• PXC-2087: Cluster was entering the deadlock state if table had an unique key and INSERT ... ON DUPLICATE KEY UPDATE statement was executed.
  • PXC-2091: Check for the maximum number of rows, that can be replicated as a part of a single transaction because of the Galera limit, was enforced even when replication was disabled with wsrep_on=OFF.
  • PXC-2103: Interruption of the local running transaction in a COMMIT state by a replicated background transaction while waiting for the binlog backup protection caused the commit fail and, eventually, an assert in Galera.
  • PXC-2130: Percona XtraDB Cluster failed to build with Python 3.
  • PXC-2142: Replacing Percona Server with Percona XtraDB Cluster on CentOS 7 with the yum swap command produced a broken symlink in place of the /etc/my.cnf configuration file.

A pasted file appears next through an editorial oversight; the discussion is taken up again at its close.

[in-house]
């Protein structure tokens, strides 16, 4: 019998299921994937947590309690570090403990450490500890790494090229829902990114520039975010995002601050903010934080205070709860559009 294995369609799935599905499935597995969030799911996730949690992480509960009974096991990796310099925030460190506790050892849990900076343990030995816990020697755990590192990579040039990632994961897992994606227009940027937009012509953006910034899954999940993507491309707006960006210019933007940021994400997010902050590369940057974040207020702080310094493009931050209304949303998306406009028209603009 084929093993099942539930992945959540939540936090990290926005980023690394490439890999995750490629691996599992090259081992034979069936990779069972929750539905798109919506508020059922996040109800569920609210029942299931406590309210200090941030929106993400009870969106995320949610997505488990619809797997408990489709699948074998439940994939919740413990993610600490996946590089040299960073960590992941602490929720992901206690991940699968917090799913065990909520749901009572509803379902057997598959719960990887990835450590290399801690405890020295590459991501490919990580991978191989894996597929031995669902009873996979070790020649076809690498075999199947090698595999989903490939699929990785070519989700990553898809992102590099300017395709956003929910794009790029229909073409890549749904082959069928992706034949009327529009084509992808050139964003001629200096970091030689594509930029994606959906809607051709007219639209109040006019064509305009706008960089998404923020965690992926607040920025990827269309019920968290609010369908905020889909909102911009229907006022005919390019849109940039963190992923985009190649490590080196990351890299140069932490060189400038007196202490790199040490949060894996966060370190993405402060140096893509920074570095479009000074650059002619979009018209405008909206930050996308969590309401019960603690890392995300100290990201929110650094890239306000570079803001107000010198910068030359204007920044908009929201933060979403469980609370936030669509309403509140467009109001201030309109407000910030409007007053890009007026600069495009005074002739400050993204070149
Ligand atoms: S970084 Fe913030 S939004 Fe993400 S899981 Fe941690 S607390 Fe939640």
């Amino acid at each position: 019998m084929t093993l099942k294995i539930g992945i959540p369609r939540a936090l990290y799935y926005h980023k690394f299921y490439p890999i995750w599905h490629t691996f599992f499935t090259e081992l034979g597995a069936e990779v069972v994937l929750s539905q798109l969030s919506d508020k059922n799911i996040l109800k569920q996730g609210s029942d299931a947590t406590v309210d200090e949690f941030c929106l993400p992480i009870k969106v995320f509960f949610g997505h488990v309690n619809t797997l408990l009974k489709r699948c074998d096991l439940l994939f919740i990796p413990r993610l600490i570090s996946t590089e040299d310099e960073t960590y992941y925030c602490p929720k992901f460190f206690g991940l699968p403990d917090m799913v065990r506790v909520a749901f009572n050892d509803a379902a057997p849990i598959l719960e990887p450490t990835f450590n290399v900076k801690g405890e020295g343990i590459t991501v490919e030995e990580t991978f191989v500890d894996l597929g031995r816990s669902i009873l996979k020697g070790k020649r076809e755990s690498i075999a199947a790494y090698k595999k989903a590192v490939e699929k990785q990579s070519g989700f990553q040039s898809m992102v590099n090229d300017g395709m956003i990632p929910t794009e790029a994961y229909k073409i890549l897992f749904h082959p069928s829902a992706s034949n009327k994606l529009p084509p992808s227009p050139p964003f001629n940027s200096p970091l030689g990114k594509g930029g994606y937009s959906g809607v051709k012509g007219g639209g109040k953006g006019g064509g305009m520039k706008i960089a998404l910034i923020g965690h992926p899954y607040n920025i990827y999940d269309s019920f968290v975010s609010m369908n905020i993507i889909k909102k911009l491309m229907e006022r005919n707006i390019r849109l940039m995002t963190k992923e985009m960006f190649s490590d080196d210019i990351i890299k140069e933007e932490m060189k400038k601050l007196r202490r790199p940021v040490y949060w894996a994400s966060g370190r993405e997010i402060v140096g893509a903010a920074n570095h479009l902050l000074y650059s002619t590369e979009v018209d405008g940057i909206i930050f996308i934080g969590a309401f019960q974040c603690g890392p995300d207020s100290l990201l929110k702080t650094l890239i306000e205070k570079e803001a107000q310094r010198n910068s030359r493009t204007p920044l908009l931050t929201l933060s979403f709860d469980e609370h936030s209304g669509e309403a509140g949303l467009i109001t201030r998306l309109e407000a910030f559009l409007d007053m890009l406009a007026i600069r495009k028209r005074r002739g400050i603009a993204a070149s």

• PXC-2154: rsync SST is now aborted with error message if used onnode with keyring_vault plugin configured, because it doesn’t support  keyring_vault. Also Percona doesn’t recommend using rsync-based SST for data-at-rest encryption with keyring.
  •  PXB-1544: xtrabackup --copy-back didn’t read which encryption plugin to use from plugin-load setting of the my.cnf configuration file.
  •  PXB-1540: Meeting a zero sized keyring file, Percona XtraBackup was removing and immediately recreating it, and this could affect external software noticing the file had undergo some manipulations.

Other bugs fixed:

PXC-2072 “flush table <table> for export should be blocked with mode=ENFORCING”.

Help us improve our software quality by reporting any bugs you encounter using our bug tracking system. As always, thanks for your continued support of Percona!